Laura Etheridge and Rita O’Donnell, the CEO and Creative Director of Clean Clothes (a Texas-based lesbian women’s clothing line) brainstormed together and came up with a tagline for their new slacks line: “Masculine Attitude, Feminine Fit.” They market the product on YouTube, Twitter, and Facebook showcasing their “Funky Femme” slacks collection, made from a material that resembles alpaca wool but is actually organic cotton. To further the advertising impact, the team uses an Ellen DeGeneres look-alike in the YouTube video, where the model does the “Ellen dance” – and mouths “love the pants” as she points to her legs, and then walks off leading an Alpaca by a halter. Within months, the slacks are a huge hit in the lesbian community. Clean Clothes sends a letter to their attorney asking him to trademark their tagline and moves forward without another thought about it.
Meanwhile, Men2Wimmin, a French company with a branch in New York, has established a huge following in the gay and cross-dressing community. It has used the tagline “Feminine Attitude, Masculine Fit” for many years to advertise its drag queen dress collection for men on billboards, the Internet, and television.
Ellen DeGeneres learns that her likeness is being used to advertise for Clean Clothes. She watches the ad and is incensed. She spends the next week on her show bashing the Clean Clothes company and states that she would never endorse the use of Alpaca wool for clothing as she feels shearing them is cruel. (She doesn’t catch that the pants are really made from cotton.) Further, she says she feels that lesbian women should not need to shop at special stores, although she admits she often shops in the men’s department at Joseph A. Bank (JOSB). Her comments cause a precipitous drop in sales at both Joseph A. Bank (JOSB) and Clean Clothes. Using the above fact pattern, analyze the following questions fully.
1. TCO F. Ellen DeGeneres sues Clean Clothes for the use of a look-alike model for the slacks advertisement. She includes Lanham Act, misappropriation, and “right of publicity” claims in her complaint. Clean Clothes countersues for product disparagement. Joseph A. Bank (JOSB) sues Ellen for impacting their men’s clothing sales with her unsolicited comment. What facts will Ellen use to support her cases, and why will those support her cases? What defenses will Ellen have against Clean Clothes’s and JOSB’s countersuits? Do you think any of the three will win their cases? Why or why not? (Points: 30)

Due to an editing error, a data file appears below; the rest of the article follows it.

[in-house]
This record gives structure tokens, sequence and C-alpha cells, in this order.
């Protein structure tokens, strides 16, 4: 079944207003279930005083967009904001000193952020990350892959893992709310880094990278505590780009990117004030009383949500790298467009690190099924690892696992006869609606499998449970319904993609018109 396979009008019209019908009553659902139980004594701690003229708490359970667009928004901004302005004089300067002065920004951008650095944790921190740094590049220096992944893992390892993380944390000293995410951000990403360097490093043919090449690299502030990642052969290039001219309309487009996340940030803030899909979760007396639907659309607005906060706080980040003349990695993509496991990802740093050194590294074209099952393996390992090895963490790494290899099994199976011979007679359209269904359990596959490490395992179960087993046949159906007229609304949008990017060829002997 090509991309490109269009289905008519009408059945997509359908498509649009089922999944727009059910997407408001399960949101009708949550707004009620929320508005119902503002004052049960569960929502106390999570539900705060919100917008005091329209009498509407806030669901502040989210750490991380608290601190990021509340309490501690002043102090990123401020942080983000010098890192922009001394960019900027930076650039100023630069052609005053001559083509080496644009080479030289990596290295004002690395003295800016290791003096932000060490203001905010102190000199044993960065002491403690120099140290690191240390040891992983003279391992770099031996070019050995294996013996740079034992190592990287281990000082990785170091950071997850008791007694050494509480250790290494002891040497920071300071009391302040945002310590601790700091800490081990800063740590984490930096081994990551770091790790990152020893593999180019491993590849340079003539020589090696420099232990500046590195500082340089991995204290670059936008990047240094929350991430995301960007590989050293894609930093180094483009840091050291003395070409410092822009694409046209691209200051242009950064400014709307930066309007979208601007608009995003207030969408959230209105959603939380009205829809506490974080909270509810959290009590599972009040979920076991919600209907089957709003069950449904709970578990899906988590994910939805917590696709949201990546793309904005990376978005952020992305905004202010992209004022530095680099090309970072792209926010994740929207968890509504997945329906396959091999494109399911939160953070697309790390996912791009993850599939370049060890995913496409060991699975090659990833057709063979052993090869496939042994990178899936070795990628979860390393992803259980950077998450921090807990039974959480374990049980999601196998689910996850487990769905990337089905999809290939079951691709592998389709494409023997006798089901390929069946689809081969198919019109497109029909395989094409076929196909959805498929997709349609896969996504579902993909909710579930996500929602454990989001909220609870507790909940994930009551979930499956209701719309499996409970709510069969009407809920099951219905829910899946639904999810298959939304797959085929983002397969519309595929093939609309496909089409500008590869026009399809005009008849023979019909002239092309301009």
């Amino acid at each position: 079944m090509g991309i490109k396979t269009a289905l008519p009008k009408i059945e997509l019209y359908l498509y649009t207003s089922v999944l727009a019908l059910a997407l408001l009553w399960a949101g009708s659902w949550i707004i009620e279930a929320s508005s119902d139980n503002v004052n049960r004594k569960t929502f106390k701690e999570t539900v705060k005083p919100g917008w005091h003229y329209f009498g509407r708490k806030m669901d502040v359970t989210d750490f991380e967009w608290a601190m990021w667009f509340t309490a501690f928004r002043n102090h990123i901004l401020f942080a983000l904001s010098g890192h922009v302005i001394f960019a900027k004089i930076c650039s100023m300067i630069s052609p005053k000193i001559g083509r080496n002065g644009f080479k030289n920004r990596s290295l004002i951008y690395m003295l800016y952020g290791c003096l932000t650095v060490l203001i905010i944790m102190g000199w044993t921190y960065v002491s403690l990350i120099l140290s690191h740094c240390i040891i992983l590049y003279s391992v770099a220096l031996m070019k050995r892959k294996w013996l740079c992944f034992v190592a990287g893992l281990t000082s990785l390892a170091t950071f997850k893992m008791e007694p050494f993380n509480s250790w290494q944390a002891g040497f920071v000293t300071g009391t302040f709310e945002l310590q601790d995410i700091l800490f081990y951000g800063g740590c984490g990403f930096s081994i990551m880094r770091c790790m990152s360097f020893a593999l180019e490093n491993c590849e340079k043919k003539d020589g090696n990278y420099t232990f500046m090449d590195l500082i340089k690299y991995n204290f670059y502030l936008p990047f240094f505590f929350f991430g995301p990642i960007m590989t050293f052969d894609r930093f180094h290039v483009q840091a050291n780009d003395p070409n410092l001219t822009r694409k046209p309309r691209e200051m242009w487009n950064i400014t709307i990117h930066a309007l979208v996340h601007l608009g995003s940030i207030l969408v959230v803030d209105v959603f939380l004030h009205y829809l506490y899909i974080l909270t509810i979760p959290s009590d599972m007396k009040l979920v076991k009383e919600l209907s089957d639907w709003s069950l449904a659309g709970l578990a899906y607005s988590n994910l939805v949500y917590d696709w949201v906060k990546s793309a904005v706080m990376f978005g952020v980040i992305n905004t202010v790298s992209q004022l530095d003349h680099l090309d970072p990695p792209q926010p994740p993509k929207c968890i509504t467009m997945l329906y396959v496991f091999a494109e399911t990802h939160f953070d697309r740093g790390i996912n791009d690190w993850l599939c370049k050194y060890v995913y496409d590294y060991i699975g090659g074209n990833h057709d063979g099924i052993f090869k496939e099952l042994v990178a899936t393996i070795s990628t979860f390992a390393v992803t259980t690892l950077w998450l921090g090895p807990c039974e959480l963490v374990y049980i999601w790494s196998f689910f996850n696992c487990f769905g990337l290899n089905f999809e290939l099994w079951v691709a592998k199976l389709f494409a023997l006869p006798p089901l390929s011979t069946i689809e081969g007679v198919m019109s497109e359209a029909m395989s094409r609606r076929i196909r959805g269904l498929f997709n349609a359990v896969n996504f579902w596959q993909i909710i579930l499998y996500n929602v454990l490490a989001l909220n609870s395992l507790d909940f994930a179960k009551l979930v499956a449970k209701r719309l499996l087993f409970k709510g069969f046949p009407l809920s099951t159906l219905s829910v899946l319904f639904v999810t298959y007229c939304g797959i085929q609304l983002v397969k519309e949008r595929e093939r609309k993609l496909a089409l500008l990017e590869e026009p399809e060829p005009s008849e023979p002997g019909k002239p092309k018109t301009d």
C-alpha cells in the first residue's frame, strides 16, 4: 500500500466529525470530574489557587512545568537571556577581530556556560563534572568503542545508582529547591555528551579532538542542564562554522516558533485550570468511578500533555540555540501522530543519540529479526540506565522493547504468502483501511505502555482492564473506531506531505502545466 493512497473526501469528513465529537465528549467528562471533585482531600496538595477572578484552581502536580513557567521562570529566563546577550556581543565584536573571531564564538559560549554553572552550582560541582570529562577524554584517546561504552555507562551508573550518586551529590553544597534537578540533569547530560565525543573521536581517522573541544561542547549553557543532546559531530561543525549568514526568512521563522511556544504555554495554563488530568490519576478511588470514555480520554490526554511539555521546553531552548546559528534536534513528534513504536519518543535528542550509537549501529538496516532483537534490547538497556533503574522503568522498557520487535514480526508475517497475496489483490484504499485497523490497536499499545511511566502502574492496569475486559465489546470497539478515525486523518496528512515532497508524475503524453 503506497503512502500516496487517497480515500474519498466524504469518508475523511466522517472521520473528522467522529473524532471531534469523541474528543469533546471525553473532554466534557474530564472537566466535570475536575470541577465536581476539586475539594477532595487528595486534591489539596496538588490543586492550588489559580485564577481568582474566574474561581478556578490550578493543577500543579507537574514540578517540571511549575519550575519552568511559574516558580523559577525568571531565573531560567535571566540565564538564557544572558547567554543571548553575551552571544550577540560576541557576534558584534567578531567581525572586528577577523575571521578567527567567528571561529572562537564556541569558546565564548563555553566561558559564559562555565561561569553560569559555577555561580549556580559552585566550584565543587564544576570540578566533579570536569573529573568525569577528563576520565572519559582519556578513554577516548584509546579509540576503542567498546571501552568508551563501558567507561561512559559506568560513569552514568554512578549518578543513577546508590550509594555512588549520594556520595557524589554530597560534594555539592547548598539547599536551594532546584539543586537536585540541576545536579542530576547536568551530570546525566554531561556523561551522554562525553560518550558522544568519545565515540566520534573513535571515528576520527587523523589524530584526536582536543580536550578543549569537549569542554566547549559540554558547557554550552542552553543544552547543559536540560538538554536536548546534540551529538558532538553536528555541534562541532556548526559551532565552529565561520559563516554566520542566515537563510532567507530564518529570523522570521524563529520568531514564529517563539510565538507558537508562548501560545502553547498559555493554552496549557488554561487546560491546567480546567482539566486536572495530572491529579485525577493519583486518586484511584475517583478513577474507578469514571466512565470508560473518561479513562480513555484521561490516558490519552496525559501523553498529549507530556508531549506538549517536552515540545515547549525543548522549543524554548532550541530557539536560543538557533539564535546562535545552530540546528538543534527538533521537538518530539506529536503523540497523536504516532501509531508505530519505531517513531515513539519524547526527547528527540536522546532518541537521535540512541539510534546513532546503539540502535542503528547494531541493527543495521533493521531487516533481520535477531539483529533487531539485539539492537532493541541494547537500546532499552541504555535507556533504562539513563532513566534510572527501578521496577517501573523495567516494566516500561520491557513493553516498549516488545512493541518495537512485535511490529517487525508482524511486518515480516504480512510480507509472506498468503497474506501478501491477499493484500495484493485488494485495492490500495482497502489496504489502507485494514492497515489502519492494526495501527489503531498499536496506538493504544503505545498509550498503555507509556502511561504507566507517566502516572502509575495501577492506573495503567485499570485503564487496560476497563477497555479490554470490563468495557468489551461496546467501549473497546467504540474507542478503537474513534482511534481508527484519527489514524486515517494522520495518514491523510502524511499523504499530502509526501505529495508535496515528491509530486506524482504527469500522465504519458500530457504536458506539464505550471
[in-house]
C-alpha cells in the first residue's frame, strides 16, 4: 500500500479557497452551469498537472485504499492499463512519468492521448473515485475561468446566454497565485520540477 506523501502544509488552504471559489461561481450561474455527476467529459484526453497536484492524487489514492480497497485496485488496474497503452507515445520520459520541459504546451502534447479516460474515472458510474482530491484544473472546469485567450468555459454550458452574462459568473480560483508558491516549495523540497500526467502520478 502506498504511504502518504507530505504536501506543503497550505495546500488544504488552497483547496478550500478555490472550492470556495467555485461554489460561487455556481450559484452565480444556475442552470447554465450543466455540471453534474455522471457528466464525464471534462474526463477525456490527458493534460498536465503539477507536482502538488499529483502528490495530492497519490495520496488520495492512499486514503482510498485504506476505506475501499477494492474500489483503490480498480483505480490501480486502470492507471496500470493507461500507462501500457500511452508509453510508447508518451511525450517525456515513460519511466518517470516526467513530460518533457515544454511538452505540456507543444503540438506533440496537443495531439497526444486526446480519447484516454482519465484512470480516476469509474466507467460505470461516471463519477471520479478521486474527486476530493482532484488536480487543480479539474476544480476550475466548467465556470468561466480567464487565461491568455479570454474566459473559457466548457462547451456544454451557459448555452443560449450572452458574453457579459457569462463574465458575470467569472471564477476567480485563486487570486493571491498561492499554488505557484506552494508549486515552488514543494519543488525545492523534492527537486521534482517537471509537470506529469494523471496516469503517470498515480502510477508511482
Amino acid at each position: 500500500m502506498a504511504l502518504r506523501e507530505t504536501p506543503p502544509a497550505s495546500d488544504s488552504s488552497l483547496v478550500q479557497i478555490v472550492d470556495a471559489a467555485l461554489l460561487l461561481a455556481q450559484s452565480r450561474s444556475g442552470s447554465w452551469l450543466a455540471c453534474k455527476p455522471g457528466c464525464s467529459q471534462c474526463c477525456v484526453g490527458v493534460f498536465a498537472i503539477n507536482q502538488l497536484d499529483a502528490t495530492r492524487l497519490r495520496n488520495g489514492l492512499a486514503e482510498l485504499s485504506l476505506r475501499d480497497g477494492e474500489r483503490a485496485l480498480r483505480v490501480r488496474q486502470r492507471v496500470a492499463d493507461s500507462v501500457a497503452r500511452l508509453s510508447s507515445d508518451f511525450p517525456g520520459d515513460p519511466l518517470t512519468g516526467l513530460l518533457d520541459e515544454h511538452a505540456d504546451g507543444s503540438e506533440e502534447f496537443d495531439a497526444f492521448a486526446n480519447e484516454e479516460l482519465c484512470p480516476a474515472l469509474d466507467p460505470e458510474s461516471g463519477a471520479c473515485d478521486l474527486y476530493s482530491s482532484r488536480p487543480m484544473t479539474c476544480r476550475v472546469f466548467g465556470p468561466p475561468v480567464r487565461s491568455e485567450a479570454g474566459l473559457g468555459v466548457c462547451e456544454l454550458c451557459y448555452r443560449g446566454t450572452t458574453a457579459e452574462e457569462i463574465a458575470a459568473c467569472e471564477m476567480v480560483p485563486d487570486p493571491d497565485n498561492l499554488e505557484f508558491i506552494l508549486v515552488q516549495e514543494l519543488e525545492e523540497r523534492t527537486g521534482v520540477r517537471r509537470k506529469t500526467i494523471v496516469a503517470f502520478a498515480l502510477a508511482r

2. TCO G. It is discovered that 2 weeks before the Ellen show, she had sold $2 million in JOSB stock (at a gain of about $2,200). The morning after her show, Ellen sold JOSB short (which means she was betting the stock price would go down), and she made another $210,000 in the next week on that trade. The swing in the price was not directly tied to her comments but was suspected to be a result of a recall JOSB made on their entire line of men’s black and brown dress slacks when it was discovered that they had been sewn together with white thread. Ellen’s previous trading activity shows that she made it a normal practice to “vigorously trade” the stock of any company with which she did business. A review of her trading activity for the past year showed that she had bought and sold JOSB stock 25 different times, including short sales like this one. Her overall trading for JOSB stock for the last 12 months was a net loss of $82,000.00. Do you think the SEC will file anything against Ellen for her sales of JOSB? Is there any cause to do so? Analyze her transactions with respect to insider trading activity (based on what you know) and whether she should be concerned. Is her prior trading activity a defense? Should Ellen have avoided discussing JOSB publicly on her show because she typically trades their stock? (Points: 30)